When Randall Stephenson announced he is retiring from his role as the CEO of AT&T a few weeks ago, he sure caused a stir.
Donald Trump took an instant swipe at him on Twitter. Clearly, no love lost between CNN and the White House these days.
Take that, Stephenson!
Others were slower off the mark. The astounding compensation the outgoing CEO will receive for his services might have had something to do with it.
$64m in pensions, another $28m in deferred compensation – and that’s on top of the ~$30m per year Randall cleared over the past few years.
Even the most grizzled private equity or investment banking professionals took a while to get their jaws off the ground.
“For $100m, I’ll take all the Trump tweets in the world”
Race To Infinity
There are a few reasons for the never-ending upward spiral in executive compensation.
Ostensibly, CEO pay should correlate with the task at hand: running mammoth corporations isn’t easy. Unfortunately, as Randall’s tenure proves, you can hardly link pay to performance. Here’s what Barron’s had to say about his performance:
The cosy ecosystem of CEOs and board members helps. As far as side hustles go, you can hardly go wrong with sitting on a corporate board these days.
Attend a few meetings a year. Sit on one or two board committees. Opine (ever so softly) on the company’s strategy.
Hardly the definition of back-breaking labour, yet often rewarded to the tune of hundreds of thousands per year.
Want to build a reputation as a principled board member, willing to challenge the CEO?
You are more than welcome to. Just don’t expect to be invited to any other boards once your tenure expires. It’s a closely-knit community, one that understands quid pro quo like anyone else.
Then there’s the way the compensation committees work.
Everyone benchmarks their companies in the top 50% of the playing field, if not further up on the spectrum.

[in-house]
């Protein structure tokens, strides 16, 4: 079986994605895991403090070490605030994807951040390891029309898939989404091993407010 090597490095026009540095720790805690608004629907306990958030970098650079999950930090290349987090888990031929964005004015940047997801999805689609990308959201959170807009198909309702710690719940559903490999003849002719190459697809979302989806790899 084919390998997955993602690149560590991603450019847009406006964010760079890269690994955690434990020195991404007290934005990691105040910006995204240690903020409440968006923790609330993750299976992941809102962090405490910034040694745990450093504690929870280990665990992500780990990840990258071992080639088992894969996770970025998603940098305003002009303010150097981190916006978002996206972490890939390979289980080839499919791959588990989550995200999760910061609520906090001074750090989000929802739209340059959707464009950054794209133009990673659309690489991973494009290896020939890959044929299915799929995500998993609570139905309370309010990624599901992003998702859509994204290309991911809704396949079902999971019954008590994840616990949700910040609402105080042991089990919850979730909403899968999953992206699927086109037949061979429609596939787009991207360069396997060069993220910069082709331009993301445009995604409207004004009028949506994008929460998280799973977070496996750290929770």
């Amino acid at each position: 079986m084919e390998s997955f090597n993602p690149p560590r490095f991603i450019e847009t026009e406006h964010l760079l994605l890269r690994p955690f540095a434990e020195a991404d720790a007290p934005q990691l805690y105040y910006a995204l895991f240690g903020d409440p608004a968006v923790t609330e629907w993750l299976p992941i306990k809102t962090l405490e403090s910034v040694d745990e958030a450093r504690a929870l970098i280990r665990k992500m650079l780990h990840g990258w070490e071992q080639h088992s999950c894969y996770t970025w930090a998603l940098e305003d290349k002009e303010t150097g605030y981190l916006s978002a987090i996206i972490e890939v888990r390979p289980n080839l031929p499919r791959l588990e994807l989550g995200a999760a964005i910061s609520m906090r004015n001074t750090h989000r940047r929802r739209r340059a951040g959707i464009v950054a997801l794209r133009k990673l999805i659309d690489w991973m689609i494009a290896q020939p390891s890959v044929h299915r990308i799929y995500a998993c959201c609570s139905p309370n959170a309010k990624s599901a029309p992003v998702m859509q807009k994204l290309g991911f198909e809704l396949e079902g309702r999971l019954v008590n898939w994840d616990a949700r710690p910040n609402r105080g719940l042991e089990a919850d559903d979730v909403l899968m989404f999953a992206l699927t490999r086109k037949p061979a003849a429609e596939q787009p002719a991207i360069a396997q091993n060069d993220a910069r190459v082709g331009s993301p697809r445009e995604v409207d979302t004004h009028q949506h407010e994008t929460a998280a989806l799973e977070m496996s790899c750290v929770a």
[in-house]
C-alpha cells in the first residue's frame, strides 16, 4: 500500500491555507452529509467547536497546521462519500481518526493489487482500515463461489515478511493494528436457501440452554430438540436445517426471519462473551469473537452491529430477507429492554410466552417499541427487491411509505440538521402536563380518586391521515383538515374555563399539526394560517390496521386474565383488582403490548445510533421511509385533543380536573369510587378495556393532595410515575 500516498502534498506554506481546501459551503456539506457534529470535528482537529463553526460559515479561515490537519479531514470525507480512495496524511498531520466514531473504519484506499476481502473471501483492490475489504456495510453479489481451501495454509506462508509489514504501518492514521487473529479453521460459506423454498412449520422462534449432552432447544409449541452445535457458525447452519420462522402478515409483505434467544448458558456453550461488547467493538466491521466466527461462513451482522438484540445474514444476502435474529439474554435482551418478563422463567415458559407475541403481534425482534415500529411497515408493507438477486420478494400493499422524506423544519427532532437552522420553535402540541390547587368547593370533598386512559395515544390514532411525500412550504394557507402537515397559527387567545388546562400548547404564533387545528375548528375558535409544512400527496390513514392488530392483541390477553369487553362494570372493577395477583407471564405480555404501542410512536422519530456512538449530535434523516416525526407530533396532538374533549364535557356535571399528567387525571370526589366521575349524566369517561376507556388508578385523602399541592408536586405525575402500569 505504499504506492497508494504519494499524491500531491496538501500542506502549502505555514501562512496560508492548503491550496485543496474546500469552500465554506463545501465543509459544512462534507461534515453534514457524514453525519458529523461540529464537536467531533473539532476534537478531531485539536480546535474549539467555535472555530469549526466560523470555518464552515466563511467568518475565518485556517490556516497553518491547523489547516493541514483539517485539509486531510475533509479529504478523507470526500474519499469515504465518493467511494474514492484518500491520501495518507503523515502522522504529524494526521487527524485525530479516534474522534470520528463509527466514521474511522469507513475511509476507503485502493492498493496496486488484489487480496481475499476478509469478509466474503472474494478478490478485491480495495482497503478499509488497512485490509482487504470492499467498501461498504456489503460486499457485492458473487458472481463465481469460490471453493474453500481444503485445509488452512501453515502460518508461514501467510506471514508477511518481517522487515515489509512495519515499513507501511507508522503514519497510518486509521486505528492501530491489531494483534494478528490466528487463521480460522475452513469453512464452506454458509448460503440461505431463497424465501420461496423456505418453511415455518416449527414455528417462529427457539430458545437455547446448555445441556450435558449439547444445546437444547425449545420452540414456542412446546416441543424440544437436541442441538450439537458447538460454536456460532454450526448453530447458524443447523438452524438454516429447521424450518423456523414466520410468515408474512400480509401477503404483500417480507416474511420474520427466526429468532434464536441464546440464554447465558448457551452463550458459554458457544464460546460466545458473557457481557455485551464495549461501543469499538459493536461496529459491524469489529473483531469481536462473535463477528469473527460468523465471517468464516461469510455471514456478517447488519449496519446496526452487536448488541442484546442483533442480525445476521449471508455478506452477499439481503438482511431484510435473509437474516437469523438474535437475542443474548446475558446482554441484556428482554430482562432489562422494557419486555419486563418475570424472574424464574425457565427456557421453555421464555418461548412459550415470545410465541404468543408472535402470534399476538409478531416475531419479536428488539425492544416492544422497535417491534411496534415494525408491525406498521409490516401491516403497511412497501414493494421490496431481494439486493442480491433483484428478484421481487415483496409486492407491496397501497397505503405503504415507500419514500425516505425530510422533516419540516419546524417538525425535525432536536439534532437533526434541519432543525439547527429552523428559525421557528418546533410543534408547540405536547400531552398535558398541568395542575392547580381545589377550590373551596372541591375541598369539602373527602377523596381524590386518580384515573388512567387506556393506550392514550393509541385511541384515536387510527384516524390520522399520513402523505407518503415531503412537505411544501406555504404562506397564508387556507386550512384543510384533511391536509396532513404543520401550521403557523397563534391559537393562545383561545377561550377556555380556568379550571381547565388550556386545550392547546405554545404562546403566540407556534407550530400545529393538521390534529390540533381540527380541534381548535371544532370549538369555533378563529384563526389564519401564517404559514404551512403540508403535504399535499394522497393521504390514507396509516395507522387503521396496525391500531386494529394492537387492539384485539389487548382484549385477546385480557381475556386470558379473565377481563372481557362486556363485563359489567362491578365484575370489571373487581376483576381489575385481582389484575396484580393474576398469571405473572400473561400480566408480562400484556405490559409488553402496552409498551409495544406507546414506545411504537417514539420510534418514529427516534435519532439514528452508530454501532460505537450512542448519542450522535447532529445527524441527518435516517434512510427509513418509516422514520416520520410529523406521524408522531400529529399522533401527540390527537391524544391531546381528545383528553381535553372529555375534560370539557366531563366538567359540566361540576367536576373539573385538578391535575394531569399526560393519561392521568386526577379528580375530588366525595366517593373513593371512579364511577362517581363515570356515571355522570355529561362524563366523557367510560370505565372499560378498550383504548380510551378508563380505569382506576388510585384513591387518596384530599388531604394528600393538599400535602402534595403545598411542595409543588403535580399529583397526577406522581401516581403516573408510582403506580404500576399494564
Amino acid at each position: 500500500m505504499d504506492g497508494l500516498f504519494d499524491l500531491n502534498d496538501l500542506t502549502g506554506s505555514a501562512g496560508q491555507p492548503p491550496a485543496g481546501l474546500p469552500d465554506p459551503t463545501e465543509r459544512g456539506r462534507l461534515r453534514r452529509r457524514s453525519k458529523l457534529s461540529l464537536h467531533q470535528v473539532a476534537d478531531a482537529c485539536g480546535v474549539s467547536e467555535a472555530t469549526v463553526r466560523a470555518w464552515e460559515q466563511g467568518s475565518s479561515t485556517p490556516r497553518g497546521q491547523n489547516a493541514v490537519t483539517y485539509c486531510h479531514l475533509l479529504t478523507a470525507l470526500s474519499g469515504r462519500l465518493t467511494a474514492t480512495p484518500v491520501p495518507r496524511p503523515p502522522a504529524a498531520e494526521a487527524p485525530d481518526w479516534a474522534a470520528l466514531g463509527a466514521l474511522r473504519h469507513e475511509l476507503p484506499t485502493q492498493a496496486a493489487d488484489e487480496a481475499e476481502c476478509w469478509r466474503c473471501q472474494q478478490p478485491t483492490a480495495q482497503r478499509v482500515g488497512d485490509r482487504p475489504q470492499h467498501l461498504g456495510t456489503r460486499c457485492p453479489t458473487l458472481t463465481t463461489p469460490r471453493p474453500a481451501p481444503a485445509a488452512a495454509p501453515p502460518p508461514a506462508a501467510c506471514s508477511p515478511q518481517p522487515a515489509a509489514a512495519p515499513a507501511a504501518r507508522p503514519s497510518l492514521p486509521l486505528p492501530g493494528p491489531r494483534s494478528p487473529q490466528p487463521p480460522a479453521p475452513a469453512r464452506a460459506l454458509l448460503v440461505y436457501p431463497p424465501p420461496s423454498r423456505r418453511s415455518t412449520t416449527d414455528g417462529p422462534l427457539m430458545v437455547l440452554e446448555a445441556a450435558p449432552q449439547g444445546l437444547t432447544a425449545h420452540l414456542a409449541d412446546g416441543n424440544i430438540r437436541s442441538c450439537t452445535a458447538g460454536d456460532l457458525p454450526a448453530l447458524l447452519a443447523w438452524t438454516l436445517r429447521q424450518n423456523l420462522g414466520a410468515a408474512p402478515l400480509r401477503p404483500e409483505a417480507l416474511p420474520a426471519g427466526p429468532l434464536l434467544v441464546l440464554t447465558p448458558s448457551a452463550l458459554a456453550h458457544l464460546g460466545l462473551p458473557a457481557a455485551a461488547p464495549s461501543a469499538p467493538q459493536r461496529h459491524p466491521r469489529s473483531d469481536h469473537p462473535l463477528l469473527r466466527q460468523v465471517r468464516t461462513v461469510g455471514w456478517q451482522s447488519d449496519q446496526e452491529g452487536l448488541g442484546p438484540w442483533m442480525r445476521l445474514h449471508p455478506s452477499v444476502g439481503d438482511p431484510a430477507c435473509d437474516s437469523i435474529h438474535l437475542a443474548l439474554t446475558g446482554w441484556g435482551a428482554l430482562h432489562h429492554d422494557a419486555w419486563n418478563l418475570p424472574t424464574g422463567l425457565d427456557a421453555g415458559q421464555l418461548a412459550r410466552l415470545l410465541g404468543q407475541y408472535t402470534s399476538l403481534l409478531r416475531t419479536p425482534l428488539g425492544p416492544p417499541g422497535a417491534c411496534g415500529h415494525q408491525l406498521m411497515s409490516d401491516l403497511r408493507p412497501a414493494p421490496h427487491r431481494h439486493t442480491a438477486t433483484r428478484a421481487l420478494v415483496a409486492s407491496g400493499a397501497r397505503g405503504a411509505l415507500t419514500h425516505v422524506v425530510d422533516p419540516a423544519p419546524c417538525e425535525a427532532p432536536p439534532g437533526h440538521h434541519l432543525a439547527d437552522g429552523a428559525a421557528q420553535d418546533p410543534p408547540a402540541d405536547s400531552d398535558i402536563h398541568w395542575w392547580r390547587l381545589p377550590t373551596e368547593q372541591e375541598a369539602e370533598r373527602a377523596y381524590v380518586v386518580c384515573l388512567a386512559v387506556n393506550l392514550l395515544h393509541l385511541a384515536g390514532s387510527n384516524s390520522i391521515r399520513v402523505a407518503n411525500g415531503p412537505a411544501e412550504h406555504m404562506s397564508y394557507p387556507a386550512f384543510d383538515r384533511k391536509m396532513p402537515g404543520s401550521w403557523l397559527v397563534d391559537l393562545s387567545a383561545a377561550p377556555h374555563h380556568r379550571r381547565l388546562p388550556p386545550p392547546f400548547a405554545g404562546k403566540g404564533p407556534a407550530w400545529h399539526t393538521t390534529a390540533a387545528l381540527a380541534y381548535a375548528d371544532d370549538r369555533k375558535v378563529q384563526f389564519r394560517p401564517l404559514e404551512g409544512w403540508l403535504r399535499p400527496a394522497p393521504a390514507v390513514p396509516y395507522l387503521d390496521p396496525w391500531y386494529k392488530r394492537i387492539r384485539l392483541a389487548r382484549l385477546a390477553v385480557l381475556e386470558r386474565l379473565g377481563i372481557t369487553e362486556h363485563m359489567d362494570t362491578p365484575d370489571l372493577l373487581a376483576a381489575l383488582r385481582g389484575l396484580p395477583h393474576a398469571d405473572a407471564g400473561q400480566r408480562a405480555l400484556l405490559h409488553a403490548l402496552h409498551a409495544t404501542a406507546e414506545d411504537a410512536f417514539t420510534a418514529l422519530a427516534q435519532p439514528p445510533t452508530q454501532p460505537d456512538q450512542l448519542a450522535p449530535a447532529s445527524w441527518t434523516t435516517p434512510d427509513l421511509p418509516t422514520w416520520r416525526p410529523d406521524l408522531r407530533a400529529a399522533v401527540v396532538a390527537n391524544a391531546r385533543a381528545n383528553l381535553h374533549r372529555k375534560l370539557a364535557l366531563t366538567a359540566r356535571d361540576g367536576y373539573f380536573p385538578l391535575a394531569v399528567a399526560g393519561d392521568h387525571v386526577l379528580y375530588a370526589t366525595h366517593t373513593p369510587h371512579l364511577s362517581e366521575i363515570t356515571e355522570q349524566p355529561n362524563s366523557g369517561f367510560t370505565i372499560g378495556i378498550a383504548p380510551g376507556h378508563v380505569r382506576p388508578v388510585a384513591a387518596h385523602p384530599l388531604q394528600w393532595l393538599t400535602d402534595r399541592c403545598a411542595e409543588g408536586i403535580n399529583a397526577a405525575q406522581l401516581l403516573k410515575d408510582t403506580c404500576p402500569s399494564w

If you don’t, that doesn’t shine a good light on your abilities as a corporate steward, does it?
Inevitably, this means most boards try to pay their CEOs at the top of the range. The top half is reset every single year, accelerating pay inflation.
But what does it have to do with people like you and me – and our desire for financial independence?
Unfortunately, more than we want it to.
After all, our salaries are the biggest determinant of how much money we can save – and how quickly we can hit the magic number.
The Common (Wo)Man
One alternative explanation for the rise in compensation at the top ranks is the implicit need to incentivize the line troops.
The thinking goes as follows: in addition to our current compensation, the promise of future pay forms an equally important part of the incentive structure.
You may be making 30k today, your manager tells you. Yes, it’s not as much as some of your friends are making in less glamorous roles or companies.
But keep putting in the hard work, and you will rise.
Loyalty and effort will be rewarded. One day, you will look out the window of your corner office and say: it’s all been worthwhile.
Of course, us worker bees aren’t that naïve. We listen to the siren song, look up the ladder and ask ourselves: what are the chances of ever rising so high?
Having assigned a probability of making it to the senior ranks, we then come up with an expected value of sorts.
If you know you’ve only got a 1% chance of ever making it to the top, a multi-million executive compensation package could make the game worth the effort.
Alternatively, if the prize isn’t that appealing, you will simply decide to clock your nine-to-five. Why waste time?
Much better to use the free hours picking up a side hustle, perfecting a skill that will help you make more money in your next job, or (gasp!) living life.
And this, of course, is hardly an outcome your employer desires.
Playing The Lottery
In a way, the setup at work isn’t that different from heading into your local convenience store and buying a lotto ticket.
You know the chances of winning are miniscule. You are not paying for a chance to win a pot of gold. Instead, you are handing over your hard-earned money for the right to dream.